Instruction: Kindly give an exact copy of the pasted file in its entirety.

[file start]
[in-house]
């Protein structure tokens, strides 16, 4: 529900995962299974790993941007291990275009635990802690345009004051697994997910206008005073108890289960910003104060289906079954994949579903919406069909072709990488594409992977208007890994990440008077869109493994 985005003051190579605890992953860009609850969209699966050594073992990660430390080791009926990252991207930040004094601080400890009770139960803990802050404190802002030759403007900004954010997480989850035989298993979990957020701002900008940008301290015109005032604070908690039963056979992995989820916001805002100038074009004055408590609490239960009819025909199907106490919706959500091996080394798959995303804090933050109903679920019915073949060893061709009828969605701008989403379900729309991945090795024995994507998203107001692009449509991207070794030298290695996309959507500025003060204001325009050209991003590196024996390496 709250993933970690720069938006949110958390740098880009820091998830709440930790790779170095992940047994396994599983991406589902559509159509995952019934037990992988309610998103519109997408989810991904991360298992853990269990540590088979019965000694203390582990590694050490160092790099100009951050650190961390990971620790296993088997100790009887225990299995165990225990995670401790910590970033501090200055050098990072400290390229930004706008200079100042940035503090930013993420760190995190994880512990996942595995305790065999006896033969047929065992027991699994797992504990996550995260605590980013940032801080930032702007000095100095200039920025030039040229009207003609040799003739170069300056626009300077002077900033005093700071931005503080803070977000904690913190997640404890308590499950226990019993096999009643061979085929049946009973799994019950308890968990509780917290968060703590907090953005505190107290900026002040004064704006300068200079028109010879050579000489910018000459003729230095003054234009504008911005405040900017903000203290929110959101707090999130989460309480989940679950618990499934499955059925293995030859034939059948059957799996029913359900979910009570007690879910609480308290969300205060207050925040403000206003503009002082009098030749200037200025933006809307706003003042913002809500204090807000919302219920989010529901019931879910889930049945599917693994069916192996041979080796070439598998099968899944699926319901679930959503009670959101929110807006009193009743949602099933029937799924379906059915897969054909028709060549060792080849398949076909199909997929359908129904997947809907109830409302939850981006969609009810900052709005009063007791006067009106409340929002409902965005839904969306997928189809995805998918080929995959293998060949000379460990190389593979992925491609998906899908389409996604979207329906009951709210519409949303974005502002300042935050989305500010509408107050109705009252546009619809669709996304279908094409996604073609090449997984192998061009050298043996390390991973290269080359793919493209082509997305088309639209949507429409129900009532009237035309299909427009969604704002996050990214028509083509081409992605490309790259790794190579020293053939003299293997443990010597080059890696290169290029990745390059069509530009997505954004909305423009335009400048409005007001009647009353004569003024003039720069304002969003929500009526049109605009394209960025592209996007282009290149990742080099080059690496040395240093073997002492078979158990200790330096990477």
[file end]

[in-house]
């Protein structure tokens, strides 16, 4: 529900995962299974790993941007291990275009635990802690345009004051697994997910206008005073108890289960910003104060289906079954994949579903919406069909072709990488594409992977208007890994990440008077869109493994 985005003051190579605890992953860009609850969209699966050594073992990660430390080791009926990252991207930040004094601080400890009770139960803990802050404190802002030759403007900004954010997480989850035989298993979990957020701002900008940008301290015109005032604070908690039963056979992995989820916001805002100038074009004055408590609490239960009819025909199907106490919706959500091996080394798959995303804090933050109903679920019915073949060893061709009828969605701008989403379900729309991945090795024995994507998203107001692009449509991207070794030298290695996309959507500025003060204001325009050209991003590196024996390496 709250993933970690720069938006949110958390740098880009820091998830709440930790790779170095992940047994396994599983991406589902559509159509995952019934037990992988309610998103519109997408989810991904991360298992853990269990540590088979019965000694203390582990590694050490160092790099100009951050650190961390990971620790296993088997100790009887225990299995165990225990995670401790910590970033501090200055050098990072400290390229930004706008200079100042940035503090930013993420760190995190994880512990996942595995305790065999006896033969047929065992027991699994797992504990996550995260605590980013940032801080930032702007000095100095200039920025030039040229009207003609040799003739170069300056626009300077002077900033005093700071931005503080803070977000904690913190997640404890308590499950226990019993096999009643061979085929049946009973799994019950308890968990509780917290968060703590907090953005505190107290900026002040004064704006300068200079028109010879050579000489910018000459003729230095003054234009504008911005405040900017903000203290929110959101707090999130989460309480989940679950618990499934499955059925293995030859034939059948059957799996029913359900979910009570007690879910609480308290969300205060207050925040403000206003503009002082009098030749200037200025933006809307706003003042913002809500204090807000919302219920989010529901019931879910889930049945599917693994069916192996041979080796070439598998099968899944699926319901679930959503009670959101929110807006009193009743949602099933029937799924379906059915897969054909028709060549060792080849398949076909199909997929359908129904997947809907109830409302939850981006969609009810900052709005009063007791006067009106409340929002409902965005839904969306997928189809995805998918080929995959293998060949000379460990190389593979992925491609998906899908389409996604979207329906009951709210519409949303974005502002300042935050989305500010509408107050109705009252546009619809669709996304279908094409996604073609090449997984192998061009050298043996390390991973290269080359793919493209082509997305088309639209949507429409129900009532009237035309299909427009969604704002996050990214028509083509081409992605490309790259790794190579020293053939003299293997443990010597080059890696290169290029990745390059069509530009997505954004909305423009335009400048409005007001009647009353004569003024003039720069304002969003929500009526049109605009394209960025592209996007282009290149990742080099080059690496040395240093073997002492078979158990200790330096990477």